Tesco Wines and The Sunday Times Wine Club have come joint top in a study looking at the usability of alcohol websites.
The Qubit benchmark looks at the onsite effectiveness of the UK’s most popular alcohol retailers: The Whisky Shop, The Wine Society, Beermerchants.com, The Drink Shop, Slurp, Tesco Wines and The Sunday Times Wine Club.
Using more than 80 best practice criteria it divides the customer journey into three main stages to identify which delivers the best overall user experience.
Here are some of the most interesting digital marketing stats we've seen this week.
Stats include mobile payments, social media use in Australia, online adspend in Europe, multiscreening and Facebook ads.
For more digital marketing stats, check out our Internet Statistics Compendium.
This week’s finest digital marketing infographic comes from Wishpond with this effort looking at the state of social media marketing.
It gives a run through of various useful stats on social media usage and lead generation.
For example, did you know that 52% of marketers have found a customer through Facebook, 43% through LinkedIn, and 36% through Twitter?
Furthermore, roughly 46% of online consumers count on social media when making a purchase.
I’ve now been at Econsultancy for more than 18 months and in that time I’ve written more than 1,000 blog posts.
When I first started my background was in journalism and research, so I had relatively little knowledge of digital marketing and ecommerce.
Therefore I thought it might be interesting to look back on a few things I’ve learned from working for an online publisher.
I might be wrong of course, but as you’ve clicked on it you may as well read my 11 tips for getting along in blogging...
Only 13% of consumers would be happy to store their credit card details on their smartphone, according to a new survey from The Logic Group.
The report again highlights the consumer mistrust of mobile technology, as only 30% of consumers trust major retailers to keep their personal information safe.
This is potentially a huge problem for online retailers as offering to store card details is seen as a way of improving the mobile checkout process and encouraging repeat purchases.
Furthermore, only a third of consumers said that they would be happy for their mobile to house their loyalty cards.
In ecommerce much of the focus is on the best ways to attract traffic and visitors, meaning that tactics for conversion rate optimisation are often neglected.
In fact our new Adobe Digital Marketing Optimisation Survey found that a majority of companies (53%) spend less than 5% of their total marketing budgets on optimisation activities, despite the fact that a small uplift in conversion rates can translate into thousands of dollars of extra revenue.
One relatively easy way of improving conversions is by making sure you have the best possible call-to-action (CTA).
There’s no exact formula for the perfect ecommerce CTA, but there are some aspects that web designers should focus on tweaking and testing to make sure they’re maximising their conversion rate.
Google+ is an interesting conundrum as many people feel obliged to use it in the face of any logic and just because “it’s Google”.
We’re all sitting around expecting that one day Google will unveil its true purpose and all the effort will have been worthwhile, but at the moment I feel that blind optimism is one of the only things keeping it going.
Admittedly the latest updates have improved the usability somewhat and Hangouts are certainly an interesting feature, but in the face of the sheer amount of time spent on Facebook and Twitter’s increasingly important role as a news platform it does seem that G+ is floundering while trying to work out what purpose it actually serves.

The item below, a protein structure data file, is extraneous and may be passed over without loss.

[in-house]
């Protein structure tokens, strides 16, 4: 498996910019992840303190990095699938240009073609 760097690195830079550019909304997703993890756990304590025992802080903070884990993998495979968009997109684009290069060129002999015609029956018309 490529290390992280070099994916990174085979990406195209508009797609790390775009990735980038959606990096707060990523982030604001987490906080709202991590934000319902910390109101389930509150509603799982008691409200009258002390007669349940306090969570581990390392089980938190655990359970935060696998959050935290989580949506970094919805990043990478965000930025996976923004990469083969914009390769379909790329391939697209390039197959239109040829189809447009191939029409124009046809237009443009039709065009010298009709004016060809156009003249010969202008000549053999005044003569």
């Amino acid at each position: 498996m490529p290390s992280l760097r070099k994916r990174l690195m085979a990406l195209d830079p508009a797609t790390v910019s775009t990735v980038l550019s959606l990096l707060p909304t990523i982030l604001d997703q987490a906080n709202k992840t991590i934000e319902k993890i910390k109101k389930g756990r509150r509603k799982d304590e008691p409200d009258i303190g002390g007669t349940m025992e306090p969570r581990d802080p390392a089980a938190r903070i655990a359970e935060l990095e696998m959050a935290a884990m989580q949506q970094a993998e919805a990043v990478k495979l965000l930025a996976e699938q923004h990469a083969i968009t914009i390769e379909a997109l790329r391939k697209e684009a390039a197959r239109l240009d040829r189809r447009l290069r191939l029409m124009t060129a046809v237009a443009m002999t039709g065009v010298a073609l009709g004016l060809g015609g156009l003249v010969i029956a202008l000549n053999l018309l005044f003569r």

Normal users don’t need to fret about this problem and can wait for Google to lure them in with a killer new feature, however for brands it raises a bit of a dilemma.
For the latest in our posts looking at how major consumer brands make use of social media I’ve decided to take a look at Sony.
The company’s official blurb states that it “participates in social media to listen, learn and share stories of the passionate people who help bring Sony to life.”
The aim is then to learn from the conversations to create better products and services.
But does the company achieve this lofty goal? To find out, here’s a look at how Sony uses Facebook, Twitter, Pinterest and Google+.
This follows on from similar posts looking at Microsoft, Nike, Starbucks, ASOS and The Rolling Stones...
There is no exact template for designing mobile product pages as the small screen size means its up to each retailer to work out which features are most important for their customers.
On an ecommerce site you can afford to squeeze in almost any feature you want but on a smartphone you need to be more selective.
Even so there are a number of tools and functions that nearly all mobile sites should include, mainly because users expect to see them so leaving them out will damage the UX.
So with this in mind, here are eight examples of great mobile commerce product pages. All of them have flaws but also have features that are worth considering for your own mobile site.
As the internet has become an integral part of modern life the stereotype that older generations tend to avoid using the web has become less and less relevant.
However a new study shows that senior citizens still find websites difficult to use and have a significantly lower success rate when it comes to completing tasks online.
The Nielsen Norman Group ran a series of usability tests on 29 websites among 31 people aged older than 65. The results were then compared to control group of 20 users aged 21-55.
It found that among senior web users the success rate for completing tasks was 55.3% compared to 74.5% among the younger age group.